How do I convert datetime.timedelta to minutes, hours in Python?

Question

I get a start_date like this:

from django.utils.timezone import utc
import datetime

start_date = datetime.datetime.utcnow().replace(tzinfo=utc)
end_date = datetime.datetime.utcnow().replace(tzinfo=utc)
duration = end_date - start_date

I get output like this:

datetime.timedelta(0, 5, 41038)

How do I convert this into normal time like the following?

10 minutes, 1 hour like this

1
40
10/29/2018 11:17:30 PM

There's no built-in formatter for timedelta objects, but it's pretty easy to do it yourself:

days, seconds = duration.days, duration.seconds
hours = days * 24 + seconds // 3600
minutes = (seconds % 3600) // 60
seconds = seconds % 60

Or, equivalently, if you're in Python 2.7+ or 3.2+:

seconds = duration.total_seconds()
hours = seconds // 3600
minutes = (seconds % 3600) // 60
seconds = seconds % 60

Now you can print it however you want:

'{} minutes, {} hours'.format(minutes, hours)

For example:

def convert_timedelta(duration):
days, seconds = duration.days, duration.seconds
hours = days * 24 + seconds // 3600
minutes = (seconds % 3600) // 60
seconds = (seconds % 60)
return hours, minutes, seconds
td = datetime.timedelta(2, 7743, 12345)
hours, minutes, seconds = convert_timedelta(td)
print '{} minutes, {} hours'.format(minutes, hours)

This will print:

9 minutes, 50 hours

If you want to get "10 minutes, 1 hour" instead of "10 minutes, 1 hours", you need to do that manually too:

print '{} minute{}, {} hour{}'.format(minutes, 's' if minutes != 1 else '',
hours, 's' if minutes != 1 else '')

Or you may want to write an english_plural function to do the 's' bits for you, instead of repeating yourself.

From your comments, it sounds like you actually want to keep the days separate. That's even easier:

def convert_timedelta(duration):
days, seconds = duration.days, duration.seconds
hours = seconds // 3600
minutes = (seconds % 3600) // 60
seconds = (seconds % 60)
return days, hours, minutes, seconds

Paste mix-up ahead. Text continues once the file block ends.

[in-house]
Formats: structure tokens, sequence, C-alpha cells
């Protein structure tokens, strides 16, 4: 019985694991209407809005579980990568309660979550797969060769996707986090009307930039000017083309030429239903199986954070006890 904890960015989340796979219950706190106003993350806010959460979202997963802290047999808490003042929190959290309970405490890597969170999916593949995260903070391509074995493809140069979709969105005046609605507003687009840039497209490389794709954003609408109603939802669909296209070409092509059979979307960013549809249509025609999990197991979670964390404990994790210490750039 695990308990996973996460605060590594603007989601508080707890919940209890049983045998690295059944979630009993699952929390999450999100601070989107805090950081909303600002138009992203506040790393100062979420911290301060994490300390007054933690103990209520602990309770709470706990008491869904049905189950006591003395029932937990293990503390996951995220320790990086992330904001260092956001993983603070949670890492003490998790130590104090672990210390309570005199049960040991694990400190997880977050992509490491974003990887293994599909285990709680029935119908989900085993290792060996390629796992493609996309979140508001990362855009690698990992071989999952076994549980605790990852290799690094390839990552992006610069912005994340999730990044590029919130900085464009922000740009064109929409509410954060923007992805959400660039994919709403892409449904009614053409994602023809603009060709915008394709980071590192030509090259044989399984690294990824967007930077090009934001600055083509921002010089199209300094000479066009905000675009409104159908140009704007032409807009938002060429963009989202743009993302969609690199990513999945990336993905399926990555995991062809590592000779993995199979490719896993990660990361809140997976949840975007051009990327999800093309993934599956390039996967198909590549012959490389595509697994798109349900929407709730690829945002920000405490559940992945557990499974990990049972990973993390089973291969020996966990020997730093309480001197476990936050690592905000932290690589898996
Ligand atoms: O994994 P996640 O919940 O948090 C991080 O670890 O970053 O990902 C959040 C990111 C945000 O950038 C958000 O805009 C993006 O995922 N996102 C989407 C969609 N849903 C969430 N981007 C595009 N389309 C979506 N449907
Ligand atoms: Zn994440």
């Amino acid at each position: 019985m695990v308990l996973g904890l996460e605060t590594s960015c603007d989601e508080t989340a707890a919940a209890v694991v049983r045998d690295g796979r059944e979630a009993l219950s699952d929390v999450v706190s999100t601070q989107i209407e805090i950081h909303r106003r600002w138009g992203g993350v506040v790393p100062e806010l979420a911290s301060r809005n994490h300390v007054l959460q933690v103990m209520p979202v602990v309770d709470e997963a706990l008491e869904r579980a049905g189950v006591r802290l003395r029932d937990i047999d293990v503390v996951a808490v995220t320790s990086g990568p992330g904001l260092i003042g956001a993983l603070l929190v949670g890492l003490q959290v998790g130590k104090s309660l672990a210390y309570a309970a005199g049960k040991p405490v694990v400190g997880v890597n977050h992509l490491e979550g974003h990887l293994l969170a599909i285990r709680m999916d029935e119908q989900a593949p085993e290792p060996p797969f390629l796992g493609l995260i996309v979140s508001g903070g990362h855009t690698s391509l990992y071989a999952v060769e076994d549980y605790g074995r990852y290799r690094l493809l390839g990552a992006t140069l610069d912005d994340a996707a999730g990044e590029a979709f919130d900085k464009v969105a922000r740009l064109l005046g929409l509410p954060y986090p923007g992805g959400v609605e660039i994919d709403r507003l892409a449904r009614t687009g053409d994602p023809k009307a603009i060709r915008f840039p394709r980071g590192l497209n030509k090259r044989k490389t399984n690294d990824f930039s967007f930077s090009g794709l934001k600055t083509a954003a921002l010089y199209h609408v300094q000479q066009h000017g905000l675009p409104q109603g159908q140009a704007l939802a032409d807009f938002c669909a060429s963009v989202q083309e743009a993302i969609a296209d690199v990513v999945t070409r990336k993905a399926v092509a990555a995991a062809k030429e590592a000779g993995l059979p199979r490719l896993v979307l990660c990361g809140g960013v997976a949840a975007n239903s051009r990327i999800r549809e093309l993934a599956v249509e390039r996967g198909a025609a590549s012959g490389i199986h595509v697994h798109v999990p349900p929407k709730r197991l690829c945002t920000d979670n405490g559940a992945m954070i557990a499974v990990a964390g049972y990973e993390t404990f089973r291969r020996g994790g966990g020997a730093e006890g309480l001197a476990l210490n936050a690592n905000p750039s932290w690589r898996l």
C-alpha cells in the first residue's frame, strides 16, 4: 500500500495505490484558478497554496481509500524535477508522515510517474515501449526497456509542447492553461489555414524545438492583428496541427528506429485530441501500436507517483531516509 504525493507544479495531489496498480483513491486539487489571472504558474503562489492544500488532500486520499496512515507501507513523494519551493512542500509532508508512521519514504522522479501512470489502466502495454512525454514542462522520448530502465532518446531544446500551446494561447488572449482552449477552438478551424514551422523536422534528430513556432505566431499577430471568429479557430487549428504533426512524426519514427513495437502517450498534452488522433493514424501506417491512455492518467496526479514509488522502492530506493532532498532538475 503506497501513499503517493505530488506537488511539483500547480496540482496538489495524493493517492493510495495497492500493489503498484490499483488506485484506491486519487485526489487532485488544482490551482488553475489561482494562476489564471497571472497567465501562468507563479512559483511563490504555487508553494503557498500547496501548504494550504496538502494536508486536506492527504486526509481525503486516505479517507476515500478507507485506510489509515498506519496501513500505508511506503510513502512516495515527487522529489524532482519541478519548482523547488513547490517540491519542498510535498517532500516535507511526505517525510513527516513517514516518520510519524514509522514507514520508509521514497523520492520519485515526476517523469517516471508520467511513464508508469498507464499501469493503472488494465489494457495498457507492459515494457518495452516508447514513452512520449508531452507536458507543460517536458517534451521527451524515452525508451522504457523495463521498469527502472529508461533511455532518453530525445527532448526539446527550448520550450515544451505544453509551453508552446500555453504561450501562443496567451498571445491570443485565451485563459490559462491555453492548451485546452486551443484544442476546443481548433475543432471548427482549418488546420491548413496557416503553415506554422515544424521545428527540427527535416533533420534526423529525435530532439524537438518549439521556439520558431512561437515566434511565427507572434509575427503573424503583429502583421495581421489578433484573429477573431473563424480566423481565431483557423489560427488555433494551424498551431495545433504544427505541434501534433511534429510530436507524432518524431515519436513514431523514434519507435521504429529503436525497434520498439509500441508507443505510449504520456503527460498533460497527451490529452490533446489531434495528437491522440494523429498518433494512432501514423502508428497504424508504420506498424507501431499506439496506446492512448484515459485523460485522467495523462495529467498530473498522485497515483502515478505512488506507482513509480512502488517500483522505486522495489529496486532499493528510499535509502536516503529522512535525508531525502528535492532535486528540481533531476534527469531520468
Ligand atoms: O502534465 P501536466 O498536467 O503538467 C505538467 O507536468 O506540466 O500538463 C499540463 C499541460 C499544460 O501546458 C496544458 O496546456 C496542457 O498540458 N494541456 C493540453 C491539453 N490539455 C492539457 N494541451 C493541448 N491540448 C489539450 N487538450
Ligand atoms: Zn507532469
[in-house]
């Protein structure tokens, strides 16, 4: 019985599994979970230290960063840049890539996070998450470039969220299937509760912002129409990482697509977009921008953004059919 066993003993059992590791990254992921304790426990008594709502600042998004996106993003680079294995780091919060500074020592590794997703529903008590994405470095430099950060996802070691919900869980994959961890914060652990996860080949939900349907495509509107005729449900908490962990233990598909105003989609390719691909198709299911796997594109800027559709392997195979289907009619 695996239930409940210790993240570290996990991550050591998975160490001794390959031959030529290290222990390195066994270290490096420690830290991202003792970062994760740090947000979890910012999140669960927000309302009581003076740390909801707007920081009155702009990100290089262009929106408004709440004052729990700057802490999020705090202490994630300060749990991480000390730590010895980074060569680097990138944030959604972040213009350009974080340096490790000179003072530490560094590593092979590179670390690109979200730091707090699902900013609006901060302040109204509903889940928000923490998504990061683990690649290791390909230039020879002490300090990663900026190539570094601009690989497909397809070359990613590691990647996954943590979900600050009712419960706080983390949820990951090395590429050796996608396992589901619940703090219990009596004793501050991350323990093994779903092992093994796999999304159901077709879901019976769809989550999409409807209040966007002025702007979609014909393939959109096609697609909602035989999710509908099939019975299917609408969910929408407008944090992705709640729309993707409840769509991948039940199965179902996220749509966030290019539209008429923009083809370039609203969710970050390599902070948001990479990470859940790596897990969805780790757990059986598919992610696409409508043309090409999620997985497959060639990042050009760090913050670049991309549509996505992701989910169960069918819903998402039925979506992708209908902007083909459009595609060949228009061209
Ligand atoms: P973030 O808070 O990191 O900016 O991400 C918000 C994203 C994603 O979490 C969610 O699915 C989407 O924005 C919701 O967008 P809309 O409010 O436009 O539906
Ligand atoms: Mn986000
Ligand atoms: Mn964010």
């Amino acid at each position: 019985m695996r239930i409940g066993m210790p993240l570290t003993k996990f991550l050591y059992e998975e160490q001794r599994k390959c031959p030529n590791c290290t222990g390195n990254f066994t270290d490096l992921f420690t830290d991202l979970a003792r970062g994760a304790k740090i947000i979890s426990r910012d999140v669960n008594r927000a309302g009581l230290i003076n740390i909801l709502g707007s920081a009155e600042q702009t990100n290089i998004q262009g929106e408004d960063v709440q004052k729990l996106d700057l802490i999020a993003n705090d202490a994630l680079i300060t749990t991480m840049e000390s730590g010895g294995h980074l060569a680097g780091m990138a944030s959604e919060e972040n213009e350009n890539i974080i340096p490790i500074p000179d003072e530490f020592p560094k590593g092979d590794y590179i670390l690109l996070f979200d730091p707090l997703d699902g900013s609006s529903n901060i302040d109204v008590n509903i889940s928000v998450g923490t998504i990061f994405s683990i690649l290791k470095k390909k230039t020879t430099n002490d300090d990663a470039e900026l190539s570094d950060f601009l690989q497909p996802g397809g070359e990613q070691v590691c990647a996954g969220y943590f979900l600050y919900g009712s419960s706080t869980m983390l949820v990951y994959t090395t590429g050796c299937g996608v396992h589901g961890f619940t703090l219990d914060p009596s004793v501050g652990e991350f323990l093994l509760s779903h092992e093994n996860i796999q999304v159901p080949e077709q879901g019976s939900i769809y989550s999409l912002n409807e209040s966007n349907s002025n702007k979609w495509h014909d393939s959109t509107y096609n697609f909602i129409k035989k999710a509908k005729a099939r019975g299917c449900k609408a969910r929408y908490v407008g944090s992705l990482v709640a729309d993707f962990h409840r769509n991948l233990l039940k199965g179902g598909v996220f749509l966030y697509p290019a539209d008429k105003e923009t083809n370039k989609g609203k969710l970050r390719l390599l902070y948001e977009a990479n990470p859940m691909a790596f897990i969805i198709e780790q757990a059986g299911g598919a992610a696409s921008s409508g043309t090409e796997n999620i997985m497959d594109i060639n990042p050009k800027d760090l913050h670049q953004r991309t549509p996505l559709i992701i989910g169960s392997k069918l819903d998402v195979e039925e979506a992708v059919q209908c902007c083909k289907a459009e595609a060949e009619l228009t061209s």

If you want to convert this to a single value to store in a database, then convert that single value back to format it, do this:

def dhms_to_seconds(days, hours, minutes, seconds):
return (((days * 24) + hours) * 60 + minutes) * 60 + seconds

def seconds_to_dhms(seconds):
days = seconds // (3600 * 24)
hours = (seconds // 3600) % 24
minutes = (seconds // 60) % 60
seconds = seconds % 60
return days, hours, minutes, seconds

So, putting it together:

def store_timedelta_in_database(thingy, duration):
seconds = dhms_to_seconds(*convert_timedelta(duration))
db.execute('INSERT INTO foo (thingy, duration) VALUES (?, ?)',
thingy, seconds)
db.commit()

def print_timedelta_from_database(thingy):
cur = db.execute('SELECT duration FROM foo WHERE thingy = ?', thingy)
seconds = int(cur.fetchone()[0])
days, hours, minutes, seconds = seconds_to_dhms(seconds)
print '{} took {} minutes, {} hours, {} days'.format(thingy, minutes, hours, days)
88
1/7/2013 5:50:19 AM

A datetime.timedelta corresponds to the difference between two dates, not a date itself. It's only expressed in terms of days, seconds, and microseconds, since larger time units like months and years don't decompose cleanly (is 30 days 1 month or 0.9677 months?).

If you want to convert a timedelta into hours and minutes, you can use the total_seconds() method to get the total number of seconds and then do some math:

x = datetime.timedelta(1, 5, 41038)  # Interval of 1 day and 5.41038 seconds
secs = x.total_seconds()
hours = int(secs / 3600)
minutes = int(secs / 60) % 60